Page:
Favorite New Fiction
from Small and Micro Publishers

Living (or giving up on) the dream

Making Love While Levitating Three Feet in the Air

Making Love While Levitating Three Feet in the Air

Jeff Fearnside’s début story collection, Making Love While Levitating Three Feet in the Air, is rich in so many ways: in its deep explorations of diverse lives and experiences; in its immersion in place, which often becomes a character itself; in the subtle surprises of several tales—surprises that, retrospectively, feel completely earned and natural.

But one of my favorite aspects of the book is the way it explores the solo mission—certain characters’ efforts to find their way, largely alone, through difficult periods or situations in their lives.

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Everyone Loves You Back

Everyone Loves You Back

Benjamin Disraeli once commented, “Change is inevitable. Change is constant.” Some advice that may be implied in that: “Adapt or fail”—a recommendation that can feel survival-of-the-fittest cruel, especially when the changes in question threaten to render you irrelevant, at best.

Changes of a threatening variety definitely conspire against Bob Boland, the protagonist of Louie Cronin’s funny, perceptive, and–dare I say–hopeful début novel, Everyone Loves You Back. A stubborn (and cranky) yet pragmatic rebel, Bob charts an entertaining course between thumbing his nose at these changes and adapting to them, so much as he is willing to do so, on his own terms. For that reason I consider him, and this novel, an inspiration, especially in these dark political times.

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They Could Live with Themselves

They Could Live with Themselves

An oft-repeated criticism of small towns is that too many residents have an unsavory and insatiable interest in the lives of their neighbors, an interest that no amount of acreage—geographical, emotional, or social—can discourage. One of the many strengths of Jodi Paloni’s début story collection, They Could Live with Themselves, is how it acknowledges a corollary truth: the impossibility of fully understanding the experiences or realities of others—sometimes, even those with whom we share a roof. By immersing us in the lives of residents of one fictional community, Paloni honors, with great compassion and insight, both private realities and the ways in which individuals do—or don’t—connect with others.

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Not a Self-Help Book: The Misadventures of Marty Wu

Not a Self-Help Book: The Misadventures of Marty Wu

Motherly praise and motherly criticism. For many women, these can be among the most gratifying and most wounding things in the world, and they have the power to shape the recipients’ lives—for good or ill—far into the future.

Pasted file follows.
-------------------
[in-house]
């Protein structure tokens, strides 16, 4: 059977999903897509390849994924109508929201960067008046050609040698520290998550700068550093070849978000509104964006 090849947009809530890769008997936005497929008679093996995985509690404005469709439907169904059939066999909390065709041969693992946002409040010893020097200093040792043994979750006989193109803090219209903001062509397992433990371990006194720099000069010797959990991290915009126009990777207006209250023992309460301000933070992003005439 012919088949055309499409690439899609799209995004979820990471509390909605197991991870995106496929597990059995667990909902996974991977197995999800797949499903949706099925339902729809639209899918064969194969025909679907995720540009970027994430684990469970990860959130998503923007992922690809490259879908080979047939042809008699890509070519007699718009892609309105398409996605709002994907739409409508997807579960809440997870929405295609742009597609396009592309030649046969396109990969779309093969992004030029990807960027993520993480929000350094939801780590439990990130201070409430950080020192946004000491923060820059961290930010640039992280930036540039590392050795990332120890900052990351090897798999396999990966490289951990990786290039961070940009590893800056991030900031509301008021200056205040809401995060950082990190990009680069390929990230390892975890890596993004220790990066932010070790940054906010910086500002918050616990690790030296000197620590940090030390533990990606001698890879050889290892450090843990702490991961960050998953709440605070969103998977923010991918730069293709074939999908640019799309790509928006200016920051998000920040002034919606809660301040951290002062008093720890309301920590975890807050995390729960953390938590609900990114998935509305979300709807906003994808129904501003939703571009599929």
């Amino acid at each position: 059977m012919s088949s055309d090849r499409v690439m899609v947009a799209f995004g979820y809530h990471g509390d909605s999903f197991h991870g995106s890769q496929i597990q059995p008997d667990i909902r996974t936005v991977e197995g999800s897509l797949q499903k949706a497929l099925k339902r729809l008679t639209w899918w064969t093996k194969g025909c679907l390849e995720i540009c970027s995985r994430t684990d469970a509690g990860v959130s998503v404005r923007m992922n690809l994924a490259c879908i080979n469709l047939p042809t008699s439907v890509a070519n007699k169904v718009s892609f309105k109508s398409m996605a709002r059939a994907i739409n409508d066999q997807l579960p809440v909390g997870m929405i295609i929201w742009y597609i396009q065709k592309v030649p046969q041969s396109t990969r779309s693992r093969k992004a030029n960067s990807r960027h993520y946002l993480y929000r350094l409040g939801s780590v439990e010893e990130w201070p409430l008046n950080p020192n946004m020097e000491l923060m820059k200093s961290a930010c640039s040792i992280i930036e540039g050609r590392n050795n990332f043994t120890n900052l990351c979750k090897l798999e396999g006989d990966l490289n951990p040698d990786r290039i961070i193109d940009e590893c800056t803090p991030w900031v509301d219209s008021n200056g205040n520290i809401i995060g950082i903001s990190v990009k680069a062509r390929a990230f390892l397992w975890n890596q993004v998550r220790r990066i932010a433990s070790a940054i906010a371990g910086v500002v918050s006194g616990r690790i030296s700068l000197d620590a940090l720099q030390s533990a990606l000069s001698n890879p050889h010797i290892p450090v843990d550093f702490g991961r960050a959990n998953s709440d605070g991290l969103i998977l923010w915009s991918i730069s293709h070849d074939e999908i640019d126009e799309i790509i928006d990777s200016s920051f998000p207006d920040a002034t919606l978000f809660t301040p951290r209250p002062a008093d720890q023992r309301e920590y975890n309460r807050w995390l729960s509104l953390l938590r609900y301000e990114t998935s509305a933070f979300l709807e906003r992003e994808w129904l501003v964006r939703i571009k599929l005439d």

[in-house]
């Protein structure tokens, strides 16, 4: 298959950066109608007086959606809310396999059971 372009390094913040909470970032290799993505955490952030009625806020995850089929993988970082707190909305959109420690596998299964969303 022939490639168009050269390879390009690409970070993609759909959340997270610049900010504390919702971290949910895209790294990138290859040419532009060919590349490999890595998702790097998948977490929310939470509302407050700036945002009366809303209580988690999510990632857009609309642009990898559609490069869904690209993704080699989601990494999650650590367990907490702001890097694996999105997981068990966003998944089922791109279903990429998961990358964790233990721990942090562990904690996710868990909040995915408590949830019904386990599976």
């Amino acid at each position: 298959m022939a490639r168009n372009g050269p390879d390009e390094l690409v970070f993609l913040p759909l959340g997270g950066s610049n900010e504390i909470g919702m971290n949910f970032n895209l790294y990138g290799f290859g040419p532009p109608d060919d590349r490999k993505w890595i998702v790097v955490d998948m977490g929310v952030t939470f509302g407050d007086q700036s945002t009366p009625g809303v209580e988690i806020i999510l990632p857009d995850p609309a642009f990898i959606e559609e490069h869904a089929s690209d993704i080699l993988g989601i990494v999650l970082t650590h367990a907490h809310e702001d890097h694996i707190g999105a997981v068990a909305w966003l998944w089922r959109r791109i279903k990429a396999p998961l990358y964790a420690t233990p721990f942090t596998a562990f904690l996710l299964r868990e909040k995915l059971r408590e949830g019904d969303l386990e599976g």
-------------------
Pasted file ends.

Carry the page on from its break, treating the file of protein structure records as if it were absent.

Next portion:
In Not a Self-Help Book, a novel that is both harrowing and incredibly funny, Yi Shun Lai explores the effects of an especially harsh and judgmental mother on the long-suffering heroine, Marty Wu.

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Interview with Ron MacLean, author of Headlong

Interview with Ron MacLean, author of Headlong

Ron MacLean’s Headlong (published earlier this month by Last Light Studio) did for me what the best novels do: It pulled me wholly into its world while I was reading it and burned like a steady flame in the back of my mind whenever I wasn’t.

Headlong tells the story of Nick Young, who returns to his hometown, Boston, after his difficult and distant father suffers a stroke. The life Nick has left behind, in LA, is nothing he seems eager to return to. Though still in love with his ex-wife, an actress whose career he helped manage, Nick sees that she is well on her way to a new and happy life without him. He is at loose ends not only in his personal life but in his work life; having walked away from a promising career as a reporter, Nick has no idea what he’ll do next.

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Little Raw Souls: Stories

Little Raw Souls: Stories

Good short stories drop us into the middle of situations we can’t help but find riveting, no matter how strange or uncomfortable they may be. Steven Schwartz’s latest collection, Little Raw Souls, is full of such stories. And what makes them especially compelling is the diversity of situations and characters they explore. Here’s just a sampling: a retiree is rooked by a hippie couple who take shelter on his land, a teenager finds that his dreams of becoming a Marine conflict with his dying mother’s wishes, a man reunites with a cousin (and former crush) who has undergone a sex change, a high school teacher holds his class hostage while contemplating suicide.

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